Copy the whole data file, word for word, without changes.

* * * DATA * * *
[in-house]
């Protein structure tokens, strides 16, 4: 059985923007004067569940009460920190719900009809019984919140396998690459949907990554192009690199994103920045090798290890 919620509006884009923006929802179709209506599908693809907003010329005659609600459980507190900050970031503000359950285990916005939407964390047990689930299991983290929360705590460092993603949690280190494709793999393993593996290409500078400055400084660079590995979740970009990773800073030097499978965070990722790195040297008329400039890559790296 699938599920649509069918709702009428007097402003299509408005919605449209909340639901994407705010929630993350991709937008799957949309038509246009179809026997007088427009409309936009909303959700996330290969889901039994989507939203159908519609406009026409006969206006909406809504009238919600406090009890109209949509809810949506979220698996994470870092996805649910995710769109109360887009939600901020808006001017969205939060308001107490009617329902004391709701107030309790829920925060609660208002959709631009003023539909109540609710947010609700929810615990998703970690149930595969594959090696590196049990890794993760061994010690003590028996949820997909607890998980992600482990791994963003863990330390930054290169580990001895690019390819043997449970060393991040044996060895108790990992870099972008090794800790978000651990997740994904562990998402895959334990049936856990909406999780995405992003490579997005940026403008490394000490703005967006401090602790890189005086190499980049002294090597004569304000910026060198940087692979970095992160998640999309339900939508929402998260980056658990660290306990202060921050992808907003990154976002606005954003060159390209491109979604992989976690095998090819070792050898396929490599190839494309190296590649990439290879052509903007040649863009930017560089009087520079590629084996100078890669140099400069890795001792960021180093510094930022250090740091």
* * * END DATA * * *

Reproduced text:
[in-house]
């Protein structure tokens, strides 16, 4: 059985923007004067569940009460920190719900009809019984919140396998690459949907990554192009690199994103920045090798290890 919620509006884009923006929802179709209506599908693809907003010329005659609600459980507190900050970031503000359950285990916005939407964390047990689930299991983290929360705590460092993603949690280190494709793999393993593996290409500078400055400084660079590995979740970009990773800073030097499978965070990722790195040297008329400039890559790296 699938599920649509069918709702009428007097402003299509408005919605449209909340639901994407705010929630993350991709937008799957949309038509246009179809026997007088427009409309936009909303959700996330290969889901039994989507939203159908519609406009026409006969206006909406809504009238919600406090009890109209949509809810949506979220698996994470870092996805649910995710769109109360887009939600901020808006001017969205939060308001107490009617329902004391709701107030309790829920925060609660208002959709631009003023539909109540609710947010609700929810615990998703970690149930595969594959090696590196049990890794993760061994010690003590028996949820997909607890998980992600482990791994963003863990330390930054290169580990001895690019390819043997449970060393991040044996060895108790990992870099972008090794800790978000651990997740994904562990998402895959334990049936856990909406999780995405992003490579997005940026403008490394000490703005967006401090602790890189005086190499980049002294090597004569304000910026060198940087692979970095992160998640999309339900939508929402998260980056658990660290306990202060921050992808907003990154976002606005954003060159390209491109979604992989976690095998090819070792050898396929490599190839494309190296590649990439290879052509903007040649863009930017560089009087520079590629084996100078890669140099400069890795001792960021180093510094930022250090740091």